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1.  Remote cerebellar hemorrhage after unruptured cerebral aneurysm surgery: two cases report 
Korean Journal of Anesthesiology  2014;67(3):213-216.
Remote cerebellar hemorrhage (RCH) occurring distant to the site of original surgery, such as supratentorial or spinal surgery, is rare but potentially fatal. Because the pathophysiology of RCH is thought to be excessive cerebrospinal fluid drainage during the perioperative periods, its diagnosis usually depends on the occurrence of unexpected neurologic disturbances and/or postoperative brain computerized tomography imaging. Because of its rarity, RCH-associated neurologic disturbances such as delayed awakening or nausea and vomiting may often be misdiagnosed as the effects of residual anesthetics or the effect of postoperative analgesic agents unless radiologic images are taken. Treatment for RCH ranges from conservative treatment to decompressive craniectomy, with prognoses ranging from complete resolution to fatality. Here, we report two cases of RCH after surgical clipping of an unruptured cerebral aneurysm of the anterior communicating artery and review anesthetic considerations.
PMCID: PMC4188769  PMID: 25302099
Cerebellum; Intracranial aneurysm; Intracranial hemorrhages
2.  Undiagnosed light chain systemic amyloidosis: does it matter to anesthesiologists? -a case report- 
Korean Journal of Anesthesiology  2013;65(5):453-455.
Light chain systemic amyloidosis is rare but may accompany laryngeal or pulmonary involvement, which may increase the risk in airway management. We present a case of a patient planned for resection of cervical epidural mass. The patient had face and neck ecchymoses and purpuras with an unknown cause. Mask ventilation and intubation were successful, but the operation was cancelled to evaluate bleeding from facial skin lesions. A diagnosis of light chain systemic amyloidosis prompted evaluation of involvement of other organs and treatment. This case shows the importance of preoperative evaluation and careful airway management in patients with systemic amyloidosis.
PMCID: PMC3866343  PMID: 24363850
Amyloidosis; Anesthesia
3.  Effects of ulinastatin treatment on myocardial and renal injury in patients undergoing aortic valve replacement with cardiopulmonary bypass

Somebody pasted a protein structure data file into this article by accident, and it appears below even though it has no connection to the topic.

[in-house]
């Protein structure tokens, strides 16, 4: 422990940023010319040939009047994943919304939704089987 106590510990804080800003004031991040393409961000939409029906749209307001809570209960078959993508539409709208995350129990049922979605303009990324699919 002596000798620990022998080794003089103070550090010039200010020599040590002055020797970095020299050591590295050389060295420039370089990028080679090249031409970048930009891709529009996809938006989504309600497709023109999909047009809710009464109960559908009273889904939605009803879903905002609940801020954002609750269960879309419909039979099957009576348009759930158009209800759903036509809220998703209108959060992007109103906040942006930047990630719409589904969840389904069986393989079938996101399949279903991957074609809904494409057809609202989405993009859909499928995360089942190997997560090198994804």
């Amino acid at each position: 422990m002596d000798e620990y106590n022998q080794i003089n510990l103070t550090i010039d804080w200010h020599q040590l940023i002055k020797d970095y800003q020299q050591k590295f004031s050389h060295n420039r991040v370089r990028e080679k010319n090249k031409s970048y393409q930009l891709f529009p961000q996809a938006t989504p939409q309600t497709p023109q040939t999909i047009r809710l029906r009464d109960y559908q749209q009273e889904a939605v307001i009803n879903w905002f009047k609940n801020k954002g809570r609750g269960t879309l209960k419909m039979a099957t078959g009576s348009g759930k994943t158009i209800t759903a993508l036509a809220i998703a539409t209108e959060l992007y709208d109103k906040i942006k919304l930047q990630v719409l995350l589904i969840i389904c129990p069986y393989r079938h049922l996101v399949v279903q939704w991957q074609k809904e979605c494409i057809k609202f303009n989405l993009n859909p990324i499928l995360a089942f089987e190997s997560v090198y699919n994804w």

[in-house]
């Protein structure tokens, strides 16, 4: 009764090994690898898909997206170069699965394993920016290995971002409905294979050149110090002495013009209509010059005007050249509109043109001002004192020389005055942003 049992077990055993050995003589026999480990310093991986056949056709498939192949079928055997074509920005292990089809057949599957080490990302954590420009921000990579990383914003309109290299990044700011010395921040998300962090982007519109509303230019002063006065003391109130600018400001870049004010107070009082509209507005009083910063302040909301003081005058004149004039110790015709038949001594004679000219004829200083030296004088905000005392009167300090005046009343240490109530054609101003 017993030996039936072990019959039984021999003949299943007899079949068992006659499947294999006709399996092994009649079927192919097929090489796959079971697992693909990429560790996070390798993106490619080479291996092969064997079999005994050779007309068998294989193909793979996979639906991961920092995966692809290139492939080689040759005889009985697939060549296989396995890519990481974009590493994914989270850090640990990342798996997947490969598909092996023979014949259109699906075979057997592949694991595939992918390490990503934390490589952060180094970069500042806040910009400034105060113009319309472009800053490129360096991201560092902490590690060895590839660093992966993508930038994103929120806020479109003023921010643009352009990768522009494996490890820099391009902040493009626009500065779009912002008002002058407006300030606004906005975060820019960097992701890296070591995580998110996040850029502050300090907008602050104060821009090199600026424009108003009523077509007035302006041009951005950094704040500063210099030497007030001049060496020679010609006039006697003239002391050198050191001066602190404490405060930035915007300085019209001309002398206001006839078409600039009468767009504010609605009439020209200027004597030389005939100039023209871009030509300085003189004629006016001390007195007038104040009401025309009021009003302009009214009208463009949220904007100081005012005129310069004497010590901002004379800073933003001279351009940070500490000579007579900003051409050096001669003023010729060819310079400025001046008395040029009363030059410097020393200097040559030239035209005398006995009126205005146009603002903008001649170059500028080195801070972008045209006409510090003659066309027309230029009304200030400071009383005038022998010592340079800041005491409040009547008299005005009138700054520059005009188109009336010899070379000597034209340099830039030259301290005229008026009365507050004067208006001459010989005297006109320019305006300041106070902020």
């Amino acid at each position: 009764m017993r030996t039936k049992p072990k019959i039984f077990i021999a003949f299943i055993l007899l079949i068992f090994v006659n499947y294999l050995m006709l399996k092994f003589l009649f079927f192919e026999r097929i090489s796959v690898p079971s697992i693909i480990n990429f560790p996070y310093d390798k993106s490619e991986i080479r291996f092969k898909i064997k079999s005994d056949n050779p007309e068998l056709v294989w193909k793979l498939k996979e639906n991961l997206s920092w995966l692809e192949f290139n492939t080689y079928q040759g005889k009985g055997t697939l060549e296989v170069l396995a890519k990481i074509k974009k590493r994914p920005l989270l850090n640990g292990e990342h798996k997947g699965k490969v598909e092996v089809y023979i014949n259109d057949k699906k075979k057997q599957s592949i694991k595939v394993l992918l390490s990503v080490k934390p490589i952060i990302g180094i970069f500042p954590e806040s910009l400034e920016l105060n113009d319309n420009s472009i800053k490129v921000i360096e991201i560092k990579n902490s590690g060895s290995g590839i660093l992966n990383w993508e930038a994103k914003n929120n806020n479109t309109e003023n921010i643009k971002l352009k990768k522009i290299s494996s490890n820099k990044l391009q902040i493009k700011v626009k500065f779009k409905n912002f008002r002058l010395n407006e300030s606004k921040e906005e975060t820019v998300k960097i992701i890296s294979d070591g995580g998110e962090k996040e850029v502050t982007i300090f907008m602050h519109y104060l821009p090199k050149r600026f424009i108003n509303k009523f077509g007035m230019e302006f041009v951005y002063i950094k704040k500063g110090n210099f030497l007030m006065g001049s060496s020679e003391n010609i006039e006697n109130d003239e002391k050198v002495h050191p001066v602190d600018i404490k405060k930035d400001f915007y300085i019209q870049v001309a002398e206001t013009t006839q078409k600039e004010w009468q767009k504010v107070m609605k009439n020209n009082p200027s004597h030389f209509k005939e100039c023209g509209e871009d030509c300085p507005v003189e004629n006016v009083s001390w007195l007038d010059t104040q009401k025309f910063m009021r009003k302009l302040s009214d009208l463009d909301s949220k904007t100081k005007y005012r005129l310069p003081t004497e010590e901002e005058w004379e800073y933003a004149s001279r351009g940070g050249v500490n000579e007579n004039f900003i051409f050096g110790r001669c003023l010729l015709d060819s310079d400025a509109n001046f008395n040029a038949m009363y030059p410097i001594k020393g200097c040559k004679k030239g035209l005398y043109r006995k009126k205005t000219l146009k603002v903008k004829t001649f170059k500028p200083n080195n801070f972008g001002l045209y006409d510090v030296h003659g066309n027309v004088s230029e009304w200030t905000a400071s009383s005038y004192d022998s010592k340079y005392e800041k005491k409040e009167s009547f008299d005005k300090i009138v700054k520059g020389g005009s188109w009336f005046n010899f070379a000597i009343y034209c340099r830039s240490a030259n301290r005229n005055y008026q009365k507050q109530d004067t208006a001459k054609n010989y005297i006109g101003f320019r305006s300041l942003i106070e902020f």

Korean Journal of Anesthesiology  2012;62(2):148-153.
We determined the protective effects of a high dose of ulinastatin on myocardial and renal function in patients undergoing aortic valve replacement with cardiopulmonary bypass (CPB).
Sixty patients were assigned randomly to either the ulinastatin group (n = 30) or the control group (n = 30). In the ulinastatin group, ulinastatin (300,000 U) was given after the induction of anesthesia, ulinastatin (400,000 U) was added to the CPB pump prime, and then ulinastatin (300,000 U) was administered after weaning from CPB. In the control group, the same volume of saline was administered at the same time points. Creatine kinase-MB levels were assessed 1 day before surgery, and on the first and second postoperative day (POD 1 and 2). Serum creatinine and cystatin C levels were assessed 1 day before surgery, upon intensive care unit arrival, and on POD 1 and 2. The level of plasma neutrophil gelatinase-associated lipocalin was assessed before induction of anesthesia, upon ICU arrival, and on POD 1.
No significant differences were observed in serum levels of creatine kinase-MB and biomarkers of renal injury between the two groups at any point during the study period.
Ulinastatin showed no cardiac or renal protective effects after CPB in patients undergoing aortic valve replacement.
PMCID: PMC3284737  PMID: 22379570
Cardiac surgical procedures; Cardiopulmonary bypass; Myocardiac protection
4.  Direct-write polymer nanolithography in ultra-high vacuum 
Polymer nanostructures were directly written onto substrates in ultra-high vacuum. The polymer ink was coated onto atomic force microscope (AFM) probes that could be heated to control the ink viscosity. Then, the ink-coated probes were placed into an ultra-high vacuum (UHV) AFM and used to write polymer nanostructures on surfaces, including surfaces cleaned in UHV. Controlling the writing speed of the tip enabled the control over the number of monolayers of the polymer ink deposited on the surface from a single to tens of monolayers, with higher writing speeds generating thinner polymer nanostructures. Deposition onto silicon oxide-terminated substrates led to polymer chains standing upright on the surface, whereas deposition onto vacuum reconstructed silicon yielded polymer chains aligned along the surface.
PMCID: PMC3304329  PMID: 22428096
additive lithography; polymer; scanning probe lithography; ultra high vacuum
5.  Remifentanil-induced pronociceptive effect and its prevention with pregabalin 
Korean Journal of Anesthesiology  2011;60(3):198-204.
Experimental and clinical studies have suggested that remifentanil probably causes acute tolerance or postinfusion hyperalgesia. This study was designed to confirm whether remifentanil given during propofol anesthesia induced postoperative pain sensitization, and we wanted to investigate whether pregabalin could prevent this pronociceptive effect.